Sexual soloing, however, fosters a lack of sexual self-mastery. By its very definition, action, and context, sexual soloing is relationally out of touch. Sexual soloing represents and powerfully reinforces a sexual substrate of hedonism—not a mutual partnered focus on caring and pleasure but a self-focus on self-gratification. Nothing about the self-pleasuring of sexual soloing supports relational awareness or relational attentiveness, and habituating relational inattention may creep beyond the sexual realm to a general “me” focus that runs counter to the other awareness and self-restraint so vital to life and relationship success. Sexual soloing is just one of numerous reinforcers of corrosive and addictive hedonism, precisely because it is relationally untethered.

  • Avoiding sexual soloing can promote sexual self-mastery, a competence crucial to couple relationship and sexual well-being.
  • Avoiding sexual soloing prevents mapping sexuality to a distorted hedonistic template, or at worst the anti-relational, anti-attachment pornographic template.

It Supports Preparation for Relational Attachment

Sexual soloing offers an opt-out from relational mindfulness, sensitivity, responsiveness, respect, and responsibility, and not surprisingly some find it easier to retreat from relationships and disappear into solipsistic self-pleasuring than to accept the necessity of individual mastery and the challenges of real-life couple relationships. Some may even come to prefer sexual soloing over real-life risks and rewards.[xiv] Understanding sexual soloing in this manner clearly shows it to be no preparation for mature relationships. With the “quick-fix” and “easy escape” of sexual soloing always available, and with partners commonly keeping it a secret, sexual soloing can subvert relationship communication, partnership, and growth and undermine the trust and safety necessary for secure attachment.

During the single years, avoiding sexual soloing holds off on the development of the sexual arousal template (SAT) outside the refining context of real-life relationships, holding that space open for the development of a relational orientation in the normal course of socializing and courting, and a relational SAT in marriage. In couple relationships, staying away from sexual soloing promotes turning to the relationship to ‘get things right’ through mindful giving and receiving. Mutual sexual consideration and cooperation, cultivated through self-mastery, is necessary for more fulfilling sexual experience and relationship attachment.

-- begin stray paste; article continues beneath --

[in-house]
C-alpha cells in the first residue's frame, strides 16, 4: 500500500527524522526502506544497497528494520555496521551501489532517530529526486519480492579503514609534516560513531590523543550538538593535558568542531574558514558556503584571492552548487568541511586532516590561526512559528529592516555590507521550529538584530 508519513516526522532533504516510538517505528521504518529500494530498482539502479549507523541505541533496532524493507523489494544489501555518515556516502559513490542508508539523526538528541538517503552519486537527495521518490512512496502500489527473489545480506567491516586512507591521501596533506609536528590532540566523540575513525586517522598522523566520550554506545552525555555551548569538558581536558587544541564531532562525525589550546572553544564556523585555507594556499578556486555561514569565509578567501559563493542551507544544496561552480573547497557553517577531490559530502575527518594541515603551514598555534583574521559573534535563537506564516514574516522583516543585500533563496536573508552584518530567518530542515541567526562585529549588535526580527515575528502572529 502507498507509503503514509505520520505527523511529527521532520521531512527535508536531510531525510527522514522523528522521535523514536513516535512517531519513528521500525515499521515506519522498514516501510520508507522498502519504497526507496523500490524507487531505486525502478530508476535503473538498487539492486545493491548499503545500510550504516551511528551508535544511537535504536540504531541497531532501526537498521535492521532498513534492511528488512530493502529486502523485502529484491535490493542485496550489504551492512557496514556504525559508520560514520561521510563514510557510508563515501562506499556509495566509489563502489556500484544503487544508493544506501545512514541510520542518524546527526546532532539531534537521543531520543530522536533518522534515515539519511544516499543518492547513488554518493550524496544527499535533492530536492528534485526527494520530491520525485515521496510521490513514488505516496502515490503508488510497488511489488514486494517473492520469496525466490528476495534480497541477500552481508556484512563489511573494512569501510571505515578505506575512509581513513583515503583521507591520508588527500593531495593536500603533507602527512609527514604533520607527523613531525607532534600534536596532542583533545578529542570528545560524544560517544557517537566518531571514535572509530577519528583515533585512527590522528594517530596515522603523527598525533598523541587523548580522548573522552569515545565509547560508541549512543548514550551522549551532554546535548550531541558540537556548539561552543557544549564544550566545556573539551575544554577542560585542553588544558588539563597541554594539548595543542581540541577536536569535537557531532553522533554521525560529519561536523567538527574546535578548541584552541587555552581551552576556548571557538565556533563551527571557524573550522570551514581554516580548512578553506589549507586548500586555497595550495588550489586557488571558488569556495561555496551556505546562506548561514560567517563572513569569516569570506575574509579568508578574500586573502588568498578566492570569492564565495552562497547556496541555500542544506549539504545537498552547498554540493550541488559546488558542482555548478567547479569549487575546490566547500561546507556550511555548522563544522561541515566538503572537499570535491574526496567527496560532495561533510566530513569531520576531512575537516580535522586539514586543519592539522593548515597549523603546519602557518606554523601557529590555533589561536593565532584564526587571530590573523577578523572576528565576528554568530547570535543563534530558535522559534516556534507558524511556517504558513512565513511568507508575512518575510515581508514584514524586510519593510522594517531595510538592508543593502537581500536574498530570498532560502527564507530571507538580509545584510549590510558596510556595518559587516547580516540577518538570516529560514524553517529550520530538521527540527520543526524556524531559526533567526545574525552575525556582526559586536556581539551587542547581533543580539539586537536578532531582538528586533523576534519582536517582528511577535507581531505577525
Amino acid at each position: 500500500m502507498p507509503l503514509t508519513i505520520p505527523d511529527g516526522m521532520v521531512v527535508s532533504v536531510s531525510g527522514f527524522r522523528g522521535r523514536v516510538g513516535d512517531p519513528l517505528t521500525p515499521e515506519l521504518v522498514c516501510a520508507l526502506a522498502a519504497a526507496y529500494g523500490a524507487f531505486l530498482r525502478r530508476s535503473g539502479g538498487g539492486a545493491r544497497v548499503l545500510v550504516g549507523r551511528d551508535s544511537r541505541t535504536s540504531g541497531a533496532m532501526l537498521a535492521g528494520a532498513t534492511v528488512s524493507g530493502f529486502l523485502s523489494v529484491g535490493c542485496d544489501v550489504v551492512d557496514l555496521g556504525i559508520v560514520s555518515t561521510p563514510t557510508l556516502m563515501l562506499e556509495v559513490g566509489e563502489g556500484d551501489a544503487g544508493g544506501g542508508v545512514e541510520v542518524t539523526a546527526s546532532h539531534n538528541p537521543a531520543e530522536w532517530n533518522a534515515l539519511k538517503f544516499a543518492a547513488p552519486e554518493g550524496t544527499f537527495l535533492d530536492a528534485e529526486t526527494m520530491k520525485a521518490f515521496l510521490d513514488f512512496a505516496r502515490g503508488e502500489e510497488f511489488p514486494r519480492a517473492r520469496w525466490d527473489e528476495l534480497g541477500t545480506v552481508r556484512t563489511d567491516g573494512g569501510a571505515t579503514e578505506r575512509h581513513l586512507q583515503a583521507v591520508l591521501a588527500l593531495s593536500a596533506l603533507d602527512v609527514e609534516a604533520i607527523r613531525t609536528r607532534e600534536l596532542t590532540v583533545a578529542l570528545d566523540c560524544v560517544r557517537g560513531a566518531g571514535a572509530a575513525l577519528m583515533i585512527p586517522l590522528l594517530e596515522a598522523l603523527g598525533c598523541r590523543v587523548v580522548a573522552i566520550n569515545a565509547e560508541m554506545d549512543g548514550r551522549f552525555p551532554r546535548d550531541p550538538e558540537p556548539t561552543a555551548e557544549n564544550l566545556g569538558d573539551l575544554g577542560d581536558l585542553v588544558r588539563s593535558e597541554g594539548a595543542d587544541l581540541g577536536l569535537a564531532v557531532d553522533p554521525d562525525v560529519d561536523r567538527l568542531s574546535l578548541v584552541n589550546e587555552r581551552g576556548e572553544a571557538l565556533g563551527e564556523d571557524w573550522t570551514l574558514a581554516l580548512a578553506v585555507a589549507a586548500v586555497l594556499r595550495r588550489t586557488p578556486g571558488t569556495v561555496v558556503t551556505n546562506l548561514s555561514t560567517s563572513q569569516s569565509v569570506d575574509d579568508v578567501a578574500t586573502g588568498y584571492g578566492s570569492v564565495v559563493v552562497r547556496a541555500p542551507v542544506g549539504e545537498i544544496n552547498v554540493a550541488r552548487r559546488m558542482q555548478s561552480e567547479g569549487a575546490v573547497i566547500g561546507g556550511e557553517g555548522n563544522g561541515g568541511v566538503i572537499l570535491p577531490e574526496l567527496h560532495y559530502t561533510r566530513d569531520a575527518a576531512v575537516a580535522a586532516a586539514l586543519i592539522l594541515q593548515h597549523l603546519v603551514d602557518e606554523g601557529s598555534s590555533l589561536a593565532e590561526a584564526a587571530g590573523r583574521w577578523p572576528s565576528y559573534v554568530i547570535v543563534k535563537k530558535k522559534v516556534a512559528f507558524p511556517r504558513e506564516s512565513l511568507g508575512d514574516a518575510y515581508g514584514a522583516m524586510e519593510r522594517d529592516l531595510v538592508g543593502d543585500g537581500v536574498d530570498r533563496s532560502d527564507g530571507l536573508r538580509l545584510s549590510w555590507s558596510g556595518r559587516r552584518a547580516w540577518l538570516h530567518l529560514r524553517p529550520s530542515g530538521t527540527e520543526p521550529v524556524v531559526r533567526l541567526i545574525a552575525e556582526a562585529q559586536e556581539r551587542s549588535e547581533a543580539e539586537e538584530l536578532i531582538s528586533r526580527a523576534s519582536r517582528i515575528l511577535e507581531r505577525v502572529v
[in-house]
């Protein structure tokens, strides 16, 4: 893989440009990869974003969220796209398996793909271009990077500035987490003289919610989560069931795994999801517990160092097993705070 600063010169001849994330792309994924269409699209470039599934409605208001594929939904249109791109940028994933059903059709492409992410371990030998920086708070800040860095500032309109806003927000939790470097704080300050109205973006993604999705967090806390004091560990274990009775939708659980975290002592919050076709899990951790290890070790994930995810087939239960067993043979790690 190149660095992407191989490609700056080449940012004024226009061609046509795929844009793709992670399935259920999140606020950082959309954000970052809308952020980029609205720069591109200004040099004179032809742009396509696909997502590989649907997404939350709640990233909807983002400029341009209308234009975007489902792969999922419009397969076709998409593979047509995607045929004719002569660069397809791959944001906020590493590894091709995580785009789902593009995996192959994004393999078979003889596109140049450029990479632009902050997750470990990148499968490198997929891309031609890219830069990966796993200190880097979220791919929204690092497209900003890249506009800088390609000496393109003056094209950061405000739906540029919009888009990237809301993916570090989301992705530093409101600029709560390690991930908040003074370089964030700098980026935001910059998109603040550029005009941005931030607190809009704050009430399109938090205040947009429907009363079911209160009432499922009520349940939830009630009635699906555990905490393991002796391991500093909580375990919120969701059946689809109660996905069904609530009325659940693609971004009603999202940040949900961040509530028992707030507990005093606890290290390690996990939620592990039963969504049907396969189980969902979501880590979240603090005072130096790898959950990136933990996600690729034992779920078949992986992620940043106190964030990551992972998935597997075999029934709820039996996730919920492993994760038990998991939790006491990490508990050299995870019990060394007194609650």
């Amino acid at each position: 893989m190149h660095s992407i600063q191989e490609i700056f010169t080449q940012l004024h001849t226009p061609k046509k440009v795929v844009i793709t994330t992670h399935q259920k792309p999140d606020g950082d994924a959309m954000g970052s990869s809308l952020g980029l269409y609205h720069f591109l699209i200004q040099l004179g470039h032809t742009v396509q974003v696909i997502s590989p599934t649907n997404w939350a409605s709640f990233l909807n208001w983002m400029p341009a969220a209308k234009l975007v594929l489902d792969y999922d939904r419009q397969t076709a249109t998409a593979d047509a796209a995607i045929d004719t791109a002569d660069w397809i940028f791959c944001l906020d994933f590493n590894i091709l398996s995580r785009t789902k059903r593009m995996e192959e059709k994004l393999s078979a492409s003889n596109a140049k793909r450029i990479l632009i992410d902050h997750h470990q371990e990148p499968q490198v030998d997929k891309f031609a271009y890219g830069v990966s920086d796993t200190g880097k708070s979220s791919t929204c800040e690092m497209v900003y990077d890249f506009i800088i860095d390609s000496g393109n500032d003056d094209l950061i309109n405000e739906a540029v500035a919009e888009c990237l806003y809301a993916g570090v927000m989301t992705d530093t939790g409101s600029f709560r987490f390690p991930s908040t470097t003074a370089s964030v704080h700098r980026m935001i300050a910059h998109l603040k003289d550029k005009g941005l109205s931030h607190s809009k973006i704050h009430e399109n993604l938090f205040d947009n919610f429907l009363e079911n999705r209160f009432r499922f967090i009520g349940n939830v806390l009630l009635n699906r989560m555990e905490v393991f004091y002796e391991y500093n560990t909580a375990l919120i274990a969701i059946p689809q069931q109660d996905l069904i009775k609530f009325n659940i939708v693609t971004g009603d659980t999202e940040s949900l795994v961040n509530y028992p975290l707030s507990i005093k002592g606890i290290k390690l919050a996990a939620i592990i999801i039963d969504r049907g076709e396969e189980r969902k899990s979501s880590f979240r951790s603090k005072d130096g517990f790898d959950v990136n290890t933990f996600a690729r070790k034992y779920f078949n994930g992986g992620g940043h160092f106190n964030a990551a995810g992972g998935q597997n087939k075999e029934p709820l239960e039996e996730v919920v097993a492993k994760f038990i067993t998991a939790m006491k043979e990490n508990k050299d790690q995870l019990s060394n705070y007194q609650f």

Whether one resorts to a spiritual or humanistic account, we are inherently wired for what Martin Buber called I-Thou relations respecting the other’s personhood rather than I-It relations objectifying and instrumentalizing others. Consequently, there is something inherently offensive to our psyche in the fantasizing of the exploitive use of a fellow being. We cannot do this thing and feel good about it. Avoiding isolated exploitive fantasizing—for the purpose of sexual arousal—can help us promote humanistic “I–Thou” rather than “I–it” orientation that is consistent with caring values and thus sustains our sense of spiritual congruence and relational connection both within and outside of marriage.

  • Avoiding sexual soloing confirms and strengthens a relational and attachment-oriented (sexual arousal template (SAT) anchored in “being for the other.”

So, What Then?

So, when considering sexual soloing, what are some takeaway thoughts for the years before marriage, and in marriage?

In the Teen and Young Adult Years

While setting forth benefits of avoiding sexual soloing, we need to seriously visit the question of the effects and outcomes of toxic shame surrounding this nonetheless maturationally normal developmental challenge. Toxic shame does not help change or positive development happen, and we need to seriously introspect on our change strategies.

We must start by understanding that young people are completely inexperienced with and unprepared for sexual drive when they first encounter it, and they face it with all the limitations of the adolescent brain—not completely wired-up, not fully mature, not yet as capable as they will be as adults of impulse control, inhibitory response, and prognostic self-governance (forward thinking). Yet all the while, they are quite prone and vulnerable to moral and spiritual perfectionism, severe black-and-white self-judgment, and toxic shame.